In a total of 8 hours over 2 days, the intrepid cook and servers behind the Ingebretsen’s table at the Minnesota Monthly Food & Wine Experience served 6,000 people a variety of foods, including 1500 Swedish meatballs and 186 cups of soup.
Guest sampled Swedish meatballs with orange zest and ginger on a bed of quick-pickled slaw, Nordic Cool smӧrgås, yellow pea coconut curry with crispy-fried lefse, and tempura-fried pickled herring with lingonberry hot sauce. (For recipes, click here.)
“The event was awesome,” said Patrice Johnson. “People lost their minds over the meatballs and herring!” Patrice created the recipes and oversaw the preparation and service. “We had a steady stream of people coming to the table. It was a little slow at first when we were serving the tempura pickled herring, then the word got out that it was good. People started coming to the table asking, ‘Are you the herring table?’ and taking a sample.”
People who attend the Food & Wine Event are generally an adventurous lot when it comes to flavors and combinations, so only a few questioned why Asian influences were paired with Nordic foodstuffs. But adding new twists to old favorites is an idea as old as the Vikings, who made use of the foods they encountered on their raids and explorations.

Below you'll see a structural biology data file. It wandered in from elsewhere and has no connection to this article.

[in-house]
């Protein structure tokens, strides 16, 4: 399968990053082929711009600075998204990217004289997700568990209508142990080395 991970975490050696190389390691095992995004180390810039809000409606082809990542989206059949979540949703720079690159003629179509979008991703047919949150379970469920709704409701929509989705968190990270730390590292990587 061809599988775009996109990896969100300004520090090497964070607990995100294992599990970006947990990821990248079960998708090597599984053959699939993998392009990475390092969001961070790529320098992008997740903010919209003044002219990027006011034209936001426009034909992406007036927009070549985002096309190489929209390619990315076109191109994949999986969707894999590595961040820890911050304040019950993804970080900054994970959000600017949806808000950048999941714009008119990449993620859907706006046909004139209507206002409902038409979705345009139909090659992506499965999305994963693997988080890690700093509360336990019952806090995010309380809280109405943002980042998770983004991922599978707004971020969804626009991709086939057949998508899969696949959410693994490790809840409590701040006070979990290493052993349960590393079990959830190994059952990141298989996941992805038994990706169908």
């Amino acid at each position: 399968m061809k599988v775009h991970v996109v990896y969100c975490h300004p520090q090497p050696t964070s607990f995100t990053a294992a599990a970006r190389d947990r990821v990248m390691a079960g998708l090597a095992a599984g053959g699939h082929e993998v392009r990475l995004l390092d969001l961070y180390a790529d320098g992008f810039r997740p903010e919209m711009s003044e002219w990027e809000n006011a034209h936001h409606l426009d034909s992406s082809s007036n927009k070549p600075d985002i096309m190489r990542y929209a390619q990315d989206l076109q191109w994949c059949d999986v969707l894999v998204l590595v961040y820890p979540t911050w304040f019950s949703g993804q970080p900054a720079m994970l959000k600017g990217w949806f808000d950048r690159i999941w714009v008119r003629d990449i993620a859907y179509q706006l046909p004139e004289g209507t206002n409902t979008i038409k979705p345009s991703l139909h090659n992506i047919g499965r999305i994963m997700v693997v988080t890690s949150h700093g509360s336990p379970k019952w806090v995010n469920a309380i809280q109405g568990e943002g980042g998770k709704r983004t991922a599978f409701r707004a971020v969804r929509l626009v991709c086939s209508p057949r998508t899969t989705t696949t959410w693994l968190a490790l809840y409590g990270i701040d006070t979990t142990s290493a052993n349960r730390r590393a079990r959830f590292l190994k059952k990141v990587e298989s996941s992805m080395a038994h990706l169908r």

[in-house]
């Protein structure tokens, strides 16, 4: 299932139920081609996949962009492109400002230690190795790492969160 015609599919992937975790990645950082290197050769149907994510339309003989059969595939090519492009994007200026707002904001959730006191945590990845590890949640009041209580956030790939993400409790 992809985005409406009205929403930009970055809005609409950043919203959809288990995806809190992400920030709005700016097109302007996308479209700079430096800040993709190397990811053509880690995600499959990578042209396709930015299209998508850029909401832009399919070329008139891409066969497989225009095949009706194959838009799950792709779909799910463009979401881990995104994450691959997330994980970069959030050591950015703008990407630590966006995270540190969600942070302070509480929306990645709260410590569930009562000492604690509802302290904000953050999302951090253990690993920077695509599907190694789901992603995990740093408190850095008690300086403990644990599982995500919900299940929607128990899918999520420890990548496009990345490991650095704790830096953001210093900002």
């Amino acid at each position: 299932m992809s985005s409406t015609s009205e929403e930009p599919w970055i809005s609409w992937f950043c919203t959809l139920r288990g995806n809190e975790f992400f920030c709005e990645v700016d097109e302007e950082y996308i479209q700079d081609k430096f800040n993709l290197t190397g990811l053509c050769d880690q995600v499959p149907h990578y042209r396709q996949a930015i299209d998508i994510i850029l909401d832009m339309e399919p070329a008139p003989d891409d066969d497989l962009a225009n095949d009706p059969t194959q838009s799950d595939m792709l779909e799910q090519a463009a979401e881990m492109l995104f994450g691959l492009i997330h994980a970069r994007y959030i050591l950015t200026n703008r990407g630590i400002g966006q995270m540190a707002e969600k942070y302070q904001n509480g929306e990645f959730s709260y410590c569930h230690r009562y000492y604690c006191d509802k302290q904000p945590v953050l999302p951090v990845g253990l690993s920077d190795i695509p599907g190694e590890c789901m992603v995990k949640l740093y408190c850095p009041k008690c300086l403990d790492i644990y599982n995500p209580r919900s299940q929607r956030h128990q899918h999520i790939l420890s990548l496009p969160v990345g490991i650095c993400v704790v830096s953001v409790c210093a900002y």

A much more recent example is curried fishballs (fiskeboller), now considered a “comfort food” in Denmark. According to Danish chef and food writer Trine Hahnemann, an English curry blend was popularized in Denmark around 1935 and combined with classic meatballs and gravy. The varieties of meatballs expanded, including vegetarian versions with lentils and root vegetables starting in the 70s.
“When someone approached me with a ‘This doesn’t look like Scandinavian food’ comment, I reminded them that across Scandinavia, just as in the East Lake Street neighborhood where Ingebrestsen’s is located, we greet many new immigrant neighbors every single day. Taking old immigrant ingredients and updating them with new immigrant flavors honors both communities and tells a new story of immigration,” says Patrice.
But does one really need a reason for adding orange zest and ginger to the Ingebretsen’s Swedish meatball mix besides it’s tasty and fun to try? Most people at the Food & Wine Experience weren’t concerned about the sociological implicatons of bahn-mi-inspired slaw with their meatballs. They simply enjoyed good food and great flavors and in the spirit of another great Minnesota food enthusiast, Andrew Zimmern, they were willing to try the new and unknown. We hope you’ll do the same.